Cold Chain Safety and Compliance

What constitutes a cold chain breach?

How to prevent food waste with better temperature management

The single best way to preserve food and reduce waste is to ensure your business is operating as part of a compliant cold chain. This means having a good handle on how to store, pack and transport chilled food, frozen food and other temperature-sensitive products such as pharmaceuticals. But how do you know if there has been a breach in the cold chain – and more importantly how do you prevent it from happening in your business?

The complex cold chain

The cold chain starts with production and ends at the consumer, passing through many different phases along the way.

All of these links in the cold chain intersect at what is known as control points. Each control point needs to ensure the integrity of the product as it passes from one link in the chain to the next.

In the case of fresh food, for example, a product has to travel from the farm to the market, be transported to a processing facility, then on to a distribution hub, before it reaches the supermarket shelves. Finally, after this complex journey, the product arrives at the consumer, ideally in perfect condition.

However, this isn’t always the case.

How do cold chain breaches happen?

Temperatures can easily fluctuate at picking and packing stages as the product is carried via forklift to a loading dock, or as it sits idle on the dock waiting to be loaded. Then there’s packing time as the truck, tanker or container is filled before the product is finally on its way to the next destination.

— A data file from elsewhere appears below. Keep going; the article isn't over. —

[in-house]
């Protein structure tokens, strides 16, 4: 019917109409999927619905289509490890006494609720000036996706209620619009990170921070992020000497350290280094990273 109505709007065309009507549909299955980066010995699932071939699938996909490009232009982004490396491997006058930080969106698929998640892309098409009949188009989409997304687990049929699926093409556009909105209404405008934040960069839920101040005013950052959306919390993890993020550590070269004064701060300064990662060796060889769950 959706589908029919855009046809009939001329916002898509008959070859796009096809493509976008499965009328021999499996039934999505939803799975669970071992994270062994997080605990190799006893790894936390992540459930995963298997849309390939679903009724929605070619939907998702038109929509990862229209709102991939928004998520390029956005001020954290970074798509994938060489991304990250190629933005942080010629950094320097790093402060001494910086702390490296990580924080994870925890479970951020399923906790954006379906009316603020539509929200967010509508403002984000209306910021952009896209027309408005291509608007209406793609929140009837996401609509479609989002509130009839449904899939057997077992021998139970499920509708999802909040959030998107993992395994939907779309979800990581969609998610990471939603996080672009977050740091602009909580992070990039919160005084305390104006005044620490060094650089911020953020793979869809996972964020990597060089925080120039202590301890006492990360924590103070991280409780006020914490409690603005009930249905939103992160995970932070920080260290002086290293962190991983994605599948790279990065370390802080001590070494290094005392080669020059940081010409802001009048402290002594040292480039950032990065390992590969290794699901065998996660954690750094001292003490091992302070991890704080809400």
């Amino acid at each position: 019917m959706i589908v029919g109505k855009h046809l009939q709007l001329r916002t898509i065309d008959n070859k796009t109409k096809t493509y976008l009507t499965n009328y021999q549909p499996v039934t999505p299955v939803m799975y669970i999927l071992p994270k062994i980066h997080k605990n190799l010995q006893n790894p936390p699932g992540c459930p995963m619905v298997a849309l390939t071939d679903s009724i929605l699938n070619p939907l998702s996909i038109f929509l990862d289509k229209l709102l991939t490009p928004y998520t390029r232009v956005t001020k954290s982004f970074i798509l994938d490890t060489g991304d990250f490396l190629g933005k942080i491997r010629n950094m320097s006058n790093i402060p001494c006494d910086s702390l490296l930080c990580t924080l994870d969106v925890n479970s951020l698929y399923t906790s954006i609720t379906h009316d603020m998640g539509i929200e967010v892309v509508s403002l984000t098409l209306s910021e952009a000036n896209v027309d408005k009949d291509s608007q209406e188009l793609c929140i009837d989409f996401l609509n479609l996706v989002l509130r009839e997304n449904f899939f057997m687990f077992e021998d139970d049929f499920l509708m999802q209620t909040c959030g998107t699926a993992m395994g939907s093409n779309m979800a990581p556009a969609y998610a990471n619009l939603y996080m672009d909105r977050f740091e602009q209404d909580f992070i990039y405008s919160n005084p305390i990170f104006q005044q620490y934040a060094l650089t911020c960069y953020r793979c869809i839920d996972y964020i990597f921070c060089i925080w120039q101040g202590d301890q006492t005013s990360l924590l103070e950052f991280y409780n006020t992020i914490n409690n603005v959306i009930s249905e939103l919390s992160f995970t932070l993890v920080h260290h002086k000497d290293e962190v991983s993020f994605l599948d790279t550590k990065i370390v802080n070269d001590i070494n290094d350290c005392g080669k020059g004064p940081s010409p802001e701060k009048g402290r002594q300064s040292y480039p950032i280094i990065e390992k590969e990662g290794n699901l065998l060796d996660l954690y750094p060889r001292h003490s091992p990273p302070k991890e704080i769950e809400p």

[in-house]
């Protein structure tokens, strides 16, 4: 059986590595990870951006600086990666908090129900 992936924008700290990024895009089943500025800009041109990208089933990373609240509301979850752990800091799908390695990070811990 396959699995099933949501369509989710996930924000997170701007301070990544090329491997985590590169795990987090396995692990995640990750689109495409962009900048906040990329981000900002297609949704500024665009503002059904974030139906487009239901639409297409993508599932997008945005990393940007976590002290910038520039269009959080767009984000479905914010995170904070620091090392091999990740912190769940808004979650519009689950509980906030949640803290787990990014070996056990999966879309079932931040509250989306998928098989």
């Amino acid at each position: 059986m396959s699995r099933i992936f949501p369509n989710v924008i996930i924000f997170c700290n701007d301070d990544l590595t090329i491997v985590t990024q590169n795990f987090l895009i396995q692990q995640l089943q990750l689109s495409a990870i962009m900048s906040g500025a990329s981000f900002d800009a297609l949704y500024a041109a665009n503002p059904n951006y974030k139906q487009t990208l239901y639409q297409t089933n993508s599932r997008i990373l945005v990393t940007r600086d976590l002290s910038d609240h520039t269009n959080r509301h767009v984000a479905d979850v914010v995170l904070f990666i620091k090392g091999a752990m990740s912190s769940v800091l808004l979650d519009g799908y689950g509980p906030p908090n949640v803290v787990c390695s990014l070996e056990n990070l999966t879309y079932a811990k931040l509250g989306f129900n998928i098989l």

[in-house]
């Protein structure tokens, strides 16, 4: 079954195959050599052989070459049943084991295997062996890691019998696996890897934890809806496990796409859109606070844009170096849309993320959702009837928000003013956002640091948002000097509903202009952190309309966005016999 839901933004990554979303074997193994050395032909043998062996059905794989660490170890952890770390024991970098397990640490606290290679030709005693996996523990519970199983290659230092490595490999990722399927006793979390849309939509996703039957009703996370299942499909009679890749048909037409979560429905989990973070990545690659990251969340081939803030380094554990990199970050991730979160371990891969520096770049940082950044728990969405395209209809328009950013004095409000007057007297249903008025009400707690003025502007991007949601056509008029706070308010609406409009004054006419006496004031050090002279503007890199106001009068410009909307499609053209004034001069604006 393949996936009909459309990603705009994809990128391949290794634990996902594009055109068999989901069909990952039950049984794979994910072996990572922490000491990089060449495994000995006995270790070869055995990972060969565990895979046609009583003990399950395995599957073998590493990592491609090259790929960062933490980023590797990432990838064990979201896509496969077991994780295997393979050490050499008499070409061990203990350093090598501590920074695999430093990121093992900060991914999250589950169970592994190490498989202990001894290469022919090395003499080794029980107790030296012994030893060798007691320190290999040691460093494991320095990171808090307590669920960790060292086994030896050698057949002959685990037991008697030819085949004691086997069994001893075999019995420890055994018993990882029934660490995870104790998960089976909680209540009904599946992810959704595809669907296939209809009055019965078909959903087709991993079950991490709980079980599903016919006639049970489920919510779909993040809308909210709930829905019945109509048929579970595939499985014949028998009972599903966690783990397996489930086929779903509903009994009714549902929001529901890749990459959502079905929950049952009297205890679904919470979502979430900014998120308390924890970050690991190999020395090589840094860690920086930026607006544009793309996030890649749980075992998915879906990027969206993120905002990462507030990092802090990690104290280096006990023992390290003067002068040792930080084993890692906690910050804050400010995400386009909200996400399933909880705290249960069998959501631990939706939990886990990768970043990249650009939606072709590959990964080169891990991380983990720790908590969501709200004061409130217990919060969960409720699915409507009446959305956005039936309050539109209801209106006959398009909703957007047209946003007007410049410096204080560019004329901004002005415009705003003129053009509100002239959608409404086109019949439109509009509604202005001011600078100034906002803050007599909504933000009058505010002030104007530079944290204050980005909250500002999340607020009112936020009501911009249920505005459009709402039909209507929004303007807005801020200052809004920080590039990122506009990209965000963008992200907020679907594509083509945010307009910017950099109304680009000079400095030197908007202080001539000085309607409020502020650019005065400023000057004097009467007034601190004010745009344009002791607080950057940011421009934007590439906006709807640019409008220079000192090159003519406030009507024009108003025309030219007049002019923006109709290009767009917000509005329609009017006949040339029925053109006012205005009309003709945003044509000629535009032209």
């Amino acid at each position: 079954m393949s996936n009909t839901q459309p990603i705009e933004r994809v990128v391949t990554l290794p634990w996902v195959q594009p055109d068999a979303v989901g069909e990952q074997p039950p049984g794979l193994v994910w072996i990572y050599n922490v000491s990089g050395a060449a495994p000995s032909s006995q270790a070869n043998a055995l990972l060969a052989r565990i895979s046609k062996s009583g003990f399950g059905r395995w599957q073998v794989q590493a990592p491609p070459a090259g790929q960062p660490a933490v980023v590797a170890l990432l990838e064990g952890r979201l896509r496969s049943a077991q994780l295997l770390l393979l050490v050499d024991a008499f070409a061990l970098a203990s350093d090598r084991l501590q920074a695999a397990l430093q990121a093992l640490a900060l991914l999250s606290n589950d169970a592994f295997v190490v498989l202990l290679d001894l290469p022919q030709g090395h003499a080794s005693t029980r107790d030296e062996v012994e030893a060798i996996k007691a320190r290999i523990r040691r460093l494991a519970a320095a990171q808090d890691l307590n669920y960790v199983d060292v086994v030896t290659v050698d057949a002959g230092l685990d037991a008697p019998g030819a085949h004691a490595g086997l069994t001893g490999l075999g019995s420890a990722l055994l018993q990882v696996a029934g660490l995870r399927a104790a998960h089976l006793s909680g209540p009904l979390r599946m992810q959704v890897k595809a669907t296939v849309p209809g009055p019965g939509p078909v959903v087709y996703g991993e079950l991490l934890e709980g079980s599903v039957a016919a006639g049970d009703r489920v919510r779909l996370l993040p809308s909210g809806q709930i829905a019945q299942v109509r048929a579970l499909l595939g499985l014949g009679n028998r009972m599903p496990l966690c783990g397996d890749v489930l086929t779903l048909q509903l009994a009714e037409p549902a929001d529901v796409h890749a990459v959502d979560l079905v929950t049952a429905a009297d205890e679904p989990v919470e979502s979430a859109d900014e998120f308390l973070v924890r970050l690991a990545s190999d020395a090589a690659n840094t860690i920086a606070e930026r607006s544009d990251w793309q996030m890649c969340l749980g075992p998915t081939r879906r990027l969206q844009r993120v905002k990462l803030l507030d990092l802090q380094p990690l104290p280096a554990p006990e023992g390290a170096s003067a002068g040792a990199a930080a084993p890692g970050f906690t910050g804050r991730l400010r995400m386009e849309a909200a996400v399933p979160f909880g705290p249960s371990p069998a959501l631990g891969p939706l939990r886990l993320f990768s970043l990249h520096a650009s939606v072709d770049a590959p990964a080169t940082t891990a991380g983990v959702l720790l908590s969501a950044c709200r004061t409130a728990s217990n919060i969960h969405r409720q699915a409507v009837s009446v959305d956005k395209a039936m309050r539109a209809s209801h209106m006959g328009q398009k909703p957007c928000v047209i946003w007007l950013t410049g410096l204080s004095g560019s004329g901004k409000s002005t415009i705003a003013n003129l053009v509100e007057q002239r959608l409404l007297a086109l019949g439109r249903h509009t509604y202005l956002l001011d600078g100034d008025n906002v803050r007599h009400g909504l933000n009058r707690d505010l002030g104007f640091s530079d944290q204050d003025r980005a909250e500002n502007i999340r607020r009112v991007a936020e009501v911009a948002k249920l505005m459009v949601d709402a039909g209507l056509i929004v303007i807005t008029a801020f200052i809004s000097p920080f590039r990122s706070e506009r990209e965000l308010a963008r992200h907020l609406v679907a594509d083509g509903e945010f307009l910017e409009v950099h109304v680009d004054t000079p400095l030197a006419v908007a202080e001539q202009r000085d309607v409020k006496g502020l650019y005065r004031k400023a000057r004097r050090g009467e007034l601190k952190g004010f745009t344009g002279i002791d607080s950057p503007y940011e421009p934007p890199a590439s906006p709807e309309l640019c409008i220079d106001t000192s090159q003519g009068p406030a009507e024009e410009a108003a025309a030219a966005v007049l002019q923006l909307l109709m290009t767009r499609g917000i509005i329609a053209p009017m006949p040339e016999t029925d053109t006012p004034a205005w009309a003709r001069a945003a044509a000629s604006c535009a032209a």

Any significant fluctuation in the cold chain conditions at these control points is likely to result in a loss of food quality. This can range from minor cosmetic flaws to serious health hazards if sensitive products such as milk are subjected to a cold chain breach.

supermarket freezer cabinet

What to do if there has been a cold chain breach

If there has been a failure in the cold chain due to procedural errors, faulty equipment, incorrect thermometer calibration or any other circumstances, it’s important to take action immediately.

All cold chain businesses will generally have documented procedures on how to manage a breach, which typically involves notifying others in the chain, recording what happened and noting the environmental conditions.

Guidelines such as the Australian Cold Chain Guidelines laid out by the Australian Food and Grocery Council, and initiatives like the AFCCC’s Cold Food Codes make it simple for food manufacturers, processors, refrigerated transport companies and other associated businesses to set the right cold chain conditions for their product.

Using these guidelines, businesses can manage a cold chain breach by following the manufacturer’s step by step process to prevent further deterioration of the product – or in many cases, disposing of spoiled product.

Why it matters: the cost of food waste in Australia

The cost of wasting huge volumes of food runs into the billions in Australia, with a quarter of Australia’s annual production of fruit and vegetables never eaten. This loss alone accounts for almost two million tonnes of otherwise edible food, affecting everyone from the grower to the consumer and having a marked effect on our economy.